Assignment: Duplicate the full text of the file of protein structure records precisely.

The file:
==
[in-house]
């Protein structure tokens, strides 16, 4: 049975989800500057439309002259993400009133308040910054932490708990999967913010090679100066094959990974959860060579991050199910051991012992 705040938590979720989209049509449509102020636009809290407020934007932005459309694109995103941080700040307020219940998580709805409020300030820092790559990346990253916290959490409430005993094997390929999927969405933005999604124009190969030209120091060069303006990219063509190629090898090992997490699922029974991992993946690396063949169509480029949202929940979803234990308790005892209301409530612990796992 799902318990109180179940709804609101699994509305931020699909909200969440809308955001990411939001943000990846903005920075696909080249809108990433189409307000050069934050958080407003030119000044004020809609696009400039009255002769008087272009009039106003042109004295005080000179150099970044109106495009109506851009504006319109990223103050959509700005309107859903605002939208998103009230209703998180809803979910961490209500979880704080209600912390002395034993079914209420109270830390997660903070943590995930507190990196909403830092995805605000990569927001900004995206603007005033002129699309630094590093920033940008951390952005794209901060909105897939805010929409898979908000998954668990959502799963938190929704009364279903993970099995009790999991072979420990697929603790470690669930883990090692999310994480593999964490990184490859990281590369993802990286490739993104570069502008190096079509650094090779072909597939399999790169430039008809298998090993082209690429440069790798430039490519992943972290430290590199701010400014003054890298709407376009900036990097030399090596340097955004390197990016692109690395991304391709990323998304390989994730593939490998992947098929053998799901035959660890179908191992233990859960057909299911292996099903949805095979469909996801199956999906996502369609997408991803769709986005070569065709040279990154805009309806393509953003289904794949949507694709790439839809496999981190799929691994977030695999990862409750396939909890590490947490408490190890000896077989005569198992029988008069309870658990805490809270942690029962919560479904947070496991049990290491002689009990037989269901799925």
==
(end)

[in-house]
């Protein structure tokens, strides 16, 4: 049975989800500057439309002259993400009133308040910054932490708990999967913010090679100066094959990974959860060579991050199910051991012992 705040938590979720989209049509449509102020636009809290407020934007932005459309694109995103941080700040307020219940998580709805409020300030820092790559990346990253916290959490409430005993094997390929999927969405933005999604124009190969030209120091060069303006990219063509190629090898090992997490699922029974991992993946690396063949169509480029949202929940979803234990308790005892209301409530612990796992 799902318990109180179940709804609101699994509305931020699909909200969440809308955001990411939001943000990846903005920075696909080249809108990433189409307000050069934050958080407003030119000044004020809609696009400039009255002769008087272009009039106003042109004295005080000179150099970044109106495009109506851009504006319109990223103050959509700005309107859903605002939208998103009230209703998180809803979910961490209500979880704080209600912390002395034993079914209420109270830390997660903070943590995930507190990196909403830092995805605000990569927001900004995206603007005033002129699309630094590093920033940008951390952005794209901060909105897939805010929409898979908000998954668990959502799963938190929704009364279903993970099995009790999991072979420990697929603790470690669930883990090692999310994480593999964490990184490859990281590369993802990286490739993104570069502008190096079509650094090779072909597939399999790169430039008809298998090993082209690429440069790798430039490519992943972290430290590199701010400014003054890298709407376009900036990097030399090596340097955004390197990016692109690395991304391709990323998304390989994730593939490998992947098929053998799901035959660890179908191992233990859960057909299911292996099903949805095979469909996801199956999906996502369609997408991803769709986005070569065709040279990154805009309806393509953003289904794949949507694709790439839809496999981190799929691994977030695999990862409750396939909890590490947490408490190890000896077989005569198992029988008069309870658990805490809270942690029962919560479904947070496991049990290491002689009990037989269901799925």